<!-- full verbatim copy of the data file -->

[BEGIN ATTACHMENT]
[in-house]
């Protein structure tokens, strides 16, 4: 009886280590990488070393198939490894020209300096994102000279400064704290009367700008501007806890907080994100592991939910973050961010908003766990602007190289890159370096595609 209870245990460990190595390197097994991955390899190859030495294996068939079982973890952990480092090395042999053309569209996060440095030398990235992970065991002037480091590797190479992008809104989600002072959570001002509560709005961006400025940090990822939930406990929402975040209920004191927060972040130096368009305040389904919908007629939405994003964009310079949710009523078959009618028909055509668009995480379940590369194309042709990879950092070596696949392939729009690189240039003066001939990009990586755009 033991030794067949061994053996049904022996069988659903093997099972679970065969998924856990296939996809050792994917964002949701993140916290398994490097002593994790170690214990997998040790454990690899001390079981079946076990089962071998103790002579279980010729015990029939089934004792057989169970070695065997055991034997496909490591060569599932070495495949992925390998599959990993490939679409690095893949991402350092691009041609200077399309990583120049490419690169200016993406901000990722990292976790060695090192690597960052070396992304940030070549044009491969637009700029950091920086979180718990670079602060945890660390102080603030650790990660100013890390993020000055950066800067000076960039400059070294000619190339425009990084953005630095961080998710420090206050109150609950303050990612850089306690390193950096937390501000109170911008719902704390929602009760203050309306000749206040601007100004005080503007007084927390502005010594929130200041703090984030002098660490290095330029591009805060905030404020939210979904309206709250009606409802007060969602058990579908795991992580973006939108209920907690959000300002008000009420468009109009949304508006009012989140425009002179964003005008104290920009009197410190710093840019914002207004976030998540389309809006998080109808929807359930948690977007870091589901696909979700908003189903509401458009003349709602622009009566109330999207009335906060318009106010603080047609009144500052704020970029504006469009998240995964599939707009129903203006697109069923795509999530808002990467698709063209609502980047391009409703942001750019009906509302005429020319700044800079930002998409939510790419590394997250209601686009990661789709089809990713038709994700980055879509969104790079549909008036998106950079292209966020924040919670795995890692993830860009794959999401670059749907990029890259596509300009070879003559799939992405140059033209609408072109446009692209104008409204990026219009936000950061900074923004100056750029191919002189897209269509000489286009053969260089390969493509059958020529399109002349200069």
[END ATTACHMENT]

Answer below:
[in-house]
């Protein structure tokens, strides 16, 4: 009886280590990488070393198939490894020209300096994102000279400064704290009367700008501007806890907080994100592991939910973050961010908003766990602007190289890159370096595609 209870245990460990190595390197097994991955390899190859030495294996068939079982973890952990480092090395042999053309569209996060440095030398990235992970065991002037480091590797190479992008809104989600002072959570001002509560709005961006400025940090990822939930406990929402975040209920004191927060972040130096368009305040389904919908007629939405994003964009310079949710009523078959009618028909055509668009995480379940590369194309042709990879950092070596696949392939729009690189240039003066001939990009990586755009 033991030794067949061994053996049904022996069988659903093997099972679970065969998924856990296939996809050792994917964002949701993140916290398994490097002593994790170690214990997998040790454990690899001390079981079946076990089962071998103790002579279980010729015990029939089934004792057989169970070695065997055991034997496909490591060569599932070495495949992925390998599959990993490939679409690095893949991402350092691009041609200077399309990583120049490419690169200016993406901000990722990292976790060695090192690597960052070396992304940030070549044009491969637009700029950091920086979180718990670079602060945890660390102080603030650790990660100013890390993020000055950066800067000076960039400059070294000619190339425009990084953005630095961080998710420090206050109150609950303050990612850089306690390193950096937390501000109170911008719902704390929602009760203050309306000749206040601007100004005080503007007084927390502005010594929130200041703090984030002098660490290095330029591009805060905030404020939210979904309206709250009606409802007060969602058990579908795991992580973006939108209920907690959000300002008000009420468009109009949304508006009012989140425009002179964003005008104290920009009197410190710093840019914002207004976030998540389309809006998080109808929807359930948690977007870091589901696909979700908003189903509401458009003349709602622009009566109330999207009335906060318009106010603080047609009144500052704020970029504006469009998240995964599939707009129903203006697109069923795509999530808002990467698709063209609502980047391009409703942001750019009906509302005429020319700044800079930002998409939510790419590394997250209601686009990661789709089809990713038709994700980055879509969104790079549909008036998106950079292209966020924040919670795995890692993830860009794959999401670059749907990029890259596509300009070879003559799939992405140059033209609408072109446009692209104008409204990026219009936000950061900074923004100056750029191919002189897209269509000489286009053969260089390969493509059958020529399109002349200069």